Example: I can guarantee a minimum of 10 hours per week, and as much as 15 hours per week.
  6. Retainer (optional) — If I’m working on a retainer, this defines how many hours per week are included in the weekly retainer rate.
    Example: You’ll have 10–12 hours per week for my base weekly rate. Any hours above 12 per week will be billed as overage.
  7. Cost — if I’m working on a weekly retainer this is a weekly rate, plus an indication of the hourly rate for overage above retainer limits. If I’m charging by the hour, it is a simple hourly rate with an estimated total price range. For more on how I price, see Does value-based pricing live up to the hype.
    Example: project rate $1,500 per week + GST. ($10,500 + GST for the 7 week duration of the project.) Overage above 12 hours per week will be billed at $130 per hour + GST. You’ll get a weekly retainer time updates so their are no nasty overage surprises.
  8. Feedback expectations— I let my clients know that the speed of their feedback has a massive effect on the efficiency and momentum of the project.
    Example: To maintain project momentum and weekly target hours we must work together to make the workload as balanced and consistent as possible, and the feedback/revision cycle moves without delays. This requires design feedback within 24 hours or less, unless a different arrangement is previously agreed.
  9. Deposit & billing terms — I always require a deposit payment for new client’s I haven’t worked with before. Nothing proves a clients is serious like a quick deposit payment. I bill monthly and require prompt payment.
    Example: A project deposit equal to 1 week’s rate ($1,500) is due before project commencement. I will bill monthly for the duration of the project with each payment due the 20th of the following month.
  10. Expenses — I let my client know what extra expenses may arise which are additional costs that may be passed on to them.
    Example: Any creative expenses that should arise, such as font licenses or stock imagery, will be at client’s expense, to be discussed and agreed upon before purchase.
  11. Meeting time — I make it clear that any meetings (beyond our free initial meet & greet, which probably already happened) are billed just like the rest of my time. Long phone/video calls count too.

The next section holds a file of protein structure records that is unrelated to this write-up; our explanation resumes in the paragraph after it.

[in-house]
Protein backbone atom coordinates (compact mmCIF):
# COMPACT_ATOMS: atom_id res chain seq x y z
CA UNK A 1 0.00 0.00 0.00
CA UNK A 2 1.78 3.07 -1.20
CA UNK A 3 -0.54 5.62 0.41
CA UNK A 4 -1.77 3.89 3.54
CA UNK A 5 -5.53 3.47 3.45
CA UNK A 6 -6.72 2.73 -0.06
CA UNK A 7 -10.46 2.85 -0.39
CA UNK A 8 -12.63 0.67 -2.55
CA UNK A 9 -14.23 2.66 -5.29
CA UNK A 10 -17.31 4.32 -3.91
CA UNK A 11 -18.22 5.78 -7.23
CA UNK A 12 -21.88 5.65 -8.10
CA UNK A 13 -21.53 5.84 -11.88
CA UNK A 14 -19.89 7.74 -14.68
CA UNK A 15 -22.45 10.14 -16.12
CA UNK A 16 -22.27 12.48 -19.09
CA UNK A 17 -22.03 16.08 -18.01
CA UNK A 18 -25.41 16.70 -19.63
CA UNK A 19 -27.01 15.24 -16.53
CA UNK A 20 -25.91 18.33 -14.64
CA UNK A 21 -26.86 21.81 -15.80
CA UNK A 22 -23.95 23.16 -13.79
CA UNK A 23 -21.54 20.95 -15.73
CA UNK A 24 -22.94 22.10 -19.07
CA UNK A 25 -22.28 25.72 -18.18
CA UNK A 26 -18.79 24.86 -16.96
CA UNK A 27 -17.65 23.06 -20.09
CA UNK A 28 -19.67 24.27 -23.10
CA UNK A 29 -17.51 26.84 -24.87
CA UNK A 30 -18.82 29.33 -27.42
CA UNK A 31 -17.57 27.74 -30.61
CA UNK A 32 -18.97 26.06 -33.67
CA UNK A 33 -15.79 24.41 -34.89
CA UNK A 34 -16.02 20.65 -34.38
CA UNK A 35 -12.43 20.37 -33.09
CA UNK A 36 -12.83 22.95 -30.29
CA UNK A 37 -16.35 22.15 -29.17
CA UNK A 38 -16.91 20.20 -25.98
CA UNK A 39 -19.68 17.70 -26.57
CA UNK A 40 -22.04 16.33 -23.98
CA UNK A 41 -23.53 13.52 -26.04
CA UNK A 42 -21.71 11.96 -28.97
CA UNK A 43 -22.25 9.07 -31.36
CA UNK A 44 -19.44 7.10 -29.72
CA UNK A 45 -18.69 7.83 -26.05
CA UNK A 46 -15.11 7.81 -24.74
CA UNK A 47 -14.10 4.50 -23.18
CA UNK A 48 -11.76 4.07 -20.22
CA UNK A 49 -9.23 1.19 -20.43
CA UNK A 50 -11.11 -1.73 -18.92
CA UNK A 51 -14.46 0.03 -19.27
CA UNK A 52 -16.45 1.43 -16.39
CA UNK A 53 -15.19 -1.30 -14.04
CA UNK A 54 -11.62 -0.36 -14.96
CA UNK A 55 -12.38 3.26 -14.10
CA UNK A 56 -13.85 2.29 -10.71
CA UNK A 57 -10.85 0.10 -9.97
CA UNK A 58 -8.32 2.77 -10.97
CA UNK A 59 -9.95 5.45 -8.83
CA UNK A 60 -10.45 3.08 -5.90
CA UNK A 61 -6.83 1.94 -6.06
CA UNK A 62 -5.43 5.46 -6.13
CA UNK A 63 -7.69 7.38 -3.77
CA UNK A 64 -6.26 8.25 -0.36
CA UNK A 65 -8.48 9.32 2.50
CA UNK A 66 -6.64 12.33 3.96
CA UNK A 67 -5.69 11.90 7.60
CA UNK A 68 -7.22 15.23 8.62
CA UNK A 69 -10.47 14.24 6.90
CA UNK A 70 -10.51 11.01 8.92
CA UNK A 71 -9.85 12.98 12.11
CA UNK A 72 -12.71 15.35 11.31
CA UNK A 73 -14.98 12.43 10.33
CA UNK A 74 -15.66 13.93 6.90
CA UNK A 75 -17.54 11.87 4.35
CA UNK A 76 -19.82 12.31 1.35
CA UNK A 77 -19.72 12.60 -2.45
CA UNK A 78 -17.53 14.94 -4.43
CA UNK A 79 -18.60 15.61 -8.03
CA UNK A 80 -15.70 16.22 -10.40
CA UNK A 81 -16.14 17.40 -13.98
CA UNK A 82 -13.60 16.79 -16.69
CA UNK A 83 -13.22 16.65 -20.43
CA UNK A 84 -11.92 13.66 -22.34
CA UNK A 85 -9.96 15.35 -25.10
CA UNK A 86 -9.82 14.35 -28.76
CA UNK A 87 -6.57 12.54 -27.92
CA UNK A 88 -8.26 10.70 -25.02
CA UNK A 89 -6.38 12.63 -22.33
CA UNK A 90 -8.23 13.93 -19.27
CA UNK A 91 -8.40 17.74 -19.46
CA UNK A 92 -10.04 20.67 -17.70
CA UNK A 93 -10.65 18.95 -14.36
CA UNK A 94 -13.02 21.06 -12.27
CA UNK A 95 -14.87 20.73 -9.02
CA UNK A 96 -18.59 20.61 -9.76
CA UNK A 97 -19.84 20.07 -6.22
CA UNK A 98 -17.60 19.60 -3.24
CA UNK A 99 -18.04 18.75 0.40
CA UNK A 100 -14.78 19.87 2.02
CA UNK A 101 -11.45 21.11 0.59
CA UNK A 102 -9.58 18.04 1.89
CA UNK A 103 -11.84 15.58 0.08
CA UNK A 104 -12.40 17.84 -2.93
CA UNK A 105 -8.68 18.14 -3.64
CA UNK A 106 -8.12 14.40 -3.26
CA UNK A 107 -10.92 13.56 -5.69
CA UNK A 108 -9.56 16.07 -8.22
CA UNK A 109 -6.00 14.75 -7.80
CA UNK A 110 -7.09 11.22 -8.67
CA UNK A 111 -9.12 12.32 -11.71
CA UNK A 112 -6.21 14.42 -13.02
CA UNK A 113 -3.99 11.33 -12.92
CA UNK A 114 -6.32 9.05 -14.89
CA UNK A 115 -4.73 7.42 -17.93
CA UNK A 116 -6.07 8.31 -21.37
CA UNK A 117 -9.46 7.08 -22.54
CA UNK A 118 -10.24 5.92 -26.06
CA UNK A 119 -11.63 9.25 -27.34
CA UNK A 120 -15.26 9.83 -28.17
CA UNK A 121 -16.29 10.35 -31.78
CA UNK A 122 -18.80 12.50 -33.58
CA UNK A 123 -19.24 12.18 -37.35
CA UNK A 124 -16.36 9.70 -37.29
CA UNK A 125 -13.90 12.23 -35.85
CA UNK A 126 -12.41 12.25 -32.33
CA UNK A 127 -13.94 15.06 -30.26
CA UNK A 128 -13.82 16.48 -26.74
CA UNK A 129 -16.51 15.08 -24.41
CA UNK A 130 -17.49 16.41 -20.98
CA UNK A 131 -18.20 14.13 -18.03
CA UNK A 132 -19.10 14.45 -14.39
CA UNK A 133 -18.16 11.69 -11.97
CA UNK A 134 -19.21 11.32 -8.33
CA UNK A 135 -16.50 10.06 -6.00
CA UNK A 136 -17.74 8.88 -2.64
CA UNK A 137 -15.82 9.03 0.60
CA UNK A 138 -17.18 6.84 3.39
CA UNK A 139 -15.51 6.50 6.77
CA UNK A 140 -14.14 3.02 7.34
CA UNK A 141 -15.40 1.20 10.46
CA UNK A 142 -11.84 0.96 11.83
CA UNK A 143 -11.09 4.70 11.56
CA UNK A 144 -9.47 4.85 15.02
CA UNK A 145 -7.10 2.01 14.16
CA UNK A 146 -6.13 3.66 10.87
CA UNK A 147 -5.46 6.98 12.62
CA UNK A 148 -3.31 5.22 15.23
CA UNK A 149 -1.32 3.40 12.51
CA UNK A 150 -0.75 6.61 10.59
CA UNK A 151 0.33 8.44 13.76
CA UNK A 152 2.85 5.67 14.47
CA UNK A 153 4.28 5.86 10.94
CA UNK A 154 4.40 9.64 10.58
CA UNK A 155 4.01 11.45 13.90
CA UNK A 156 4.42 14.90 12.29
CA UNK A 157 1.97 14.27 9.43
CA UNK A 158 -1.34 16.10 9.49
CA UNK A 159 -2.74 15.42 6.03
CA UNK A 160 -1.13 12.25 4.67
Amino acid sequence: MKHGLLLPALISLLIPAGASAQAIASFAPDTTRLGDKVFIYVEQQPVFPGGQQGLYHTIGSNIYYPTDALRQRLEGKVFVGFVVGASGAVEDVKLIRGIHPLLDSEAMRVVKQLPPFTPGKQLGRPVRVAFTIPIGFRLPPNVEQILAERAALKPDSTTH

Example: All time spent in meetings or other extended communication will count towards our weekly retained hours. For meetings outside Auckland, client will pay for all transportation and accommodation expenses required.
  12. Credit & sharing — I’m always clear on where, when, and how I might share the creative work we produce during this project.
    Example: I reserve the right to share any and all design work I produce for my own promotional purposes, including but not limited to publishing it on my own portfolio website, Dribbble, and Behance. I will not share design work until it’s live and publicly visible, unless I have your previous permission to do so.

That’s it! No jargon, fluff, or terms. No numbered clauses, and no formal signature page. My client usually replies back with a quick “yes that all sounds good” and we’re ready to begin.

But, but, what if something goes wrong?

Maybe you have a sneaky client who doesn’t show any of the usual red flags, and they surprise you to become a pain in the ass later. Maybe they are unhappy with your work and refuse to pay. Now you’re stuck not knowing your legal recourse because you didn’t have contract terms that define what to do in this situation.

That could happen.

But it won’t.

Because you’re not going to deliver less than satisfactory work, are you? If that’s a possibility, sort out your quality control process first before you worry about the wording of your contract.

And even if they did refuse to pay or otherwise decide to act inappropriately, your local consumer laws usually give you some recourse to recover those payments based on the casual agreement you did have, even if it didn’t explicitly define non-payment terms. (Please check with a local lawyer to confirm the extent of this, as it varies between countries and states).

If using this more casual agreement is a risk, it’s one I’m gladly willing to take. (People like Kevin recommend not using a contract at all!)

Every part of your client interaction adds or detracts from their overall experience. If starting off our relationship with an agreement that’s a lot less “contracty” makes their experience better, then it’s actually helping to turn that client into an easy and trusting partner.

When you build that partnership, a contract becomes obsolete.

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Benek Lisefski

Hi, I'm Benek Lisefski. Since 2001 I've run my own independent design business. Join me as I unfold 17 years of freelance business knowledge: honest advice and practical tips to help you take your indie career from good to great.

MediumTop writer in Design, Business, and Entrepreneurship.